Returned to Antwerp, the younger Rubens was educated as a gentleman, which served him in his role as diplomat and courtier. He apprenticed at age 14, and followed that with the requisite tour of Italy. TitianVeronese, Tintoretto, and that recent phenomenon, Caravaggio, all profoundly influenced his later style. 
The Defenders of the Eucharist from The Triumph of the Eucharist tapestry series, ca. 1628, Woven by Jan Raes, Jacob Fobert, and Hans Vervoert, after Peter Paul Rubens, wool and silk. Courtesy Convent of the Descalzas Reales, Madrid 
Tapestry cartoons provided a large part of his workshop’s business. Triumph of the Eucharist was ordered by Rubens’ friend, the Archduchess Isabella, for the Convent of the Descalzas Reales in Madrid. It included 16 tapestries that covered the walls of the Convent’s chapel on feast days.
Rubens wasn’t shy about his own talent. Angling for the job of designing the ceilings for Inigo Jones’ Banqueting House in Whitehall Palace, he wrote, “my talent is such that no undertaking, no matter how large in size, how varied in subject, has ever exceeded my confidence.”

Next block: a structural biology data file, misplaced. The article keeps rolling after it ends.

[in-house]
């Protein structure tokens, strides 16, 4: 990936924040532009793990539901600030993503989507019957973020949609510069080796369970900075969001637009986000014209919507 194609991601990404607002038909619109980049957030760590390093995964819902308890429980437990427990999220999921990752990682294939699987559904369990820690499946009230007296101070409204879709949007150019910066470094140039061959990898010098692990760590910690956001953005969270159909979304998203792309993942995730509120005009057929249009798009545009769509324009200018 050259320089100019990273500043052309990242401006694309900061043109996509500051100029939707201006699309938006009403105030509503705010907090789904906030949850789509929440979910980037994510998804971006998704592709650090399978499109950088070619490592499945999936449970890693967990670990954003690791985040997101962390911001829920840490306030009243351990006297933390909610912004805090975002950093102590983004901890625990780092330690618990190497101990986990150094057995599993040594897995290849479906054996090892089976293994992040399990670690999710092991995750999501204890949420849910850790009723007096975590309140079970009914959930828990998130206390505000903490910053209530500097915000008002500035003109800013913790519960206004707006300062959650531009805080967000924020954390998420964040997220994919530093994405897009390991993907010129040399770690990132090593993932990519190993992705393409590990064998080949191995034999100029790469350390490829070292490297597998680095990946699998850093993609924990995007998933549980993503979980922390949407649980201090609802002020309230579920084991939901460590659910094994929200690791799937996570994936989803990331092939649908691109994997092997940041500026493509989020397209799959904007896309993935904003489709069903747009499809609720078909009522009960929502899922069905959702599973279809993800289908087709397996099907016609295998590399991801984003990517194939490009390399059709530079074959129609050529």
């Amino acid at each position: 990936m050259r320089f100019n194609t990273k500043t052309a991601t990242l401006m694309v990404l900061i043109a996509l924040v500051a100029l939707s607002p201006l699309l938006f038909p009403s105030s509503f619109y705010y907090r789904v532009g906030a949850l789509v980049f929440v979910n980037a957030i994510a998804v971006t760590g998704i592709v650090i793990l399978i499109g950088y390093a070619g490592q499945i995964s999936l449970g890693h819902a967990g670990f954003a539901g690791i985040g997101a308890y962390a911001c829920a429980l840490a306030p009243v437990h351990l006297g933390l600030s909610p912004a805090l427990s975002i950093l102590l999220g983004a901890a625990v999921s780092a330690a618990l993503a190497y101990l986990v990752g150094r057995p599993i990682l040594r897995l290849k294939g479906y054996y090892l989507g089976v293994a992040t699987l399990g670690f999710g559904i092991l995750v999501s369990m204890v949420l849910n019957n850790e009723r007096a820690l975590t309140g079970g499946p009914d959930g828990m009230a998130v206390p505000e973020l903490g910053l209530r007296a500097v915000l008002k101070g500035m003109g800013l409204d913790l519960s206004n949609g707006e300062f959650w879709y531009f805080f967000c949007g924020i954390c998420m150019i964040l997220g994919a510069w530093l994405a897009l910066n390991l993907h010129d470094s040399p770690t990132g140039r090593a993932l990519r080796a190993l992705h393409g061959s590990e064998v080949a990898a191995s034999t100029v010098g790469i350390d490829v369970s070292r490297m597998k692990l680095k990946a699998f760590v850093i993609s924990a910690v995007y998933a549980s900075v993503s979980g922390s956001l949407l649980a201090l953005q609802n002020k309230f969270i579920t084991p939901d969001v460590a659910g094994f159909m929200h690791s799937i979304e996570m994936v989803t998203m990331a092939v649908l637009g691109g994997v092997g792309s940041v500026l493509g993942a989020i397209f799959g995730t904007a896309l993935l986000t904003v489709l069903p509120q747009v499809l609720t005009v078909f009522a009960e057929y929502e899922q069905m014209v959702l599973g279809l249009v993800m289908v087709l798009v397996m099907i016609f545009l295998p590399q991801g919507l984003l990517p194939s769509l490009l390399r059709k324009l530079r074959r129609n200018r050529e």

My favorite painter?

I admire too many artists to have a ‘favorite’. Here are some I profoundly admire.
The Procession to Calvary, 1564, Pieter Bruegel the Elder

“Who are your favorite painters?” a reader asked. That’s an impossible question. Instead, here are some painters who’ve influenced me.

Pieter Bruegel the Elder was the most significant of the Dutch/Flemish Renaissance painters. Among the first generation to paint other than religious scenes, he was a great landscape artist. His paintings, especially genre paintings, are a whirl of human activity. But what I admire the most is his ability to hide the focal point, or multiple focal points, in insignificant corners of his paintings. His figures are as fresh and realistic as when they were painted.
Knight, Death and the Devil, 1513, Albrecht Dürer.
Albrecht Dürer was a great painter, but I admire his engravings, woodcuts and drawings most. He was a superlative draftsman, particularly in perspective. It’s his simple, profound understanding of the Passion that moves me most. He did at least three versions, and they’re the visual equivalent of J.S. Bach’s St Matthew Passion.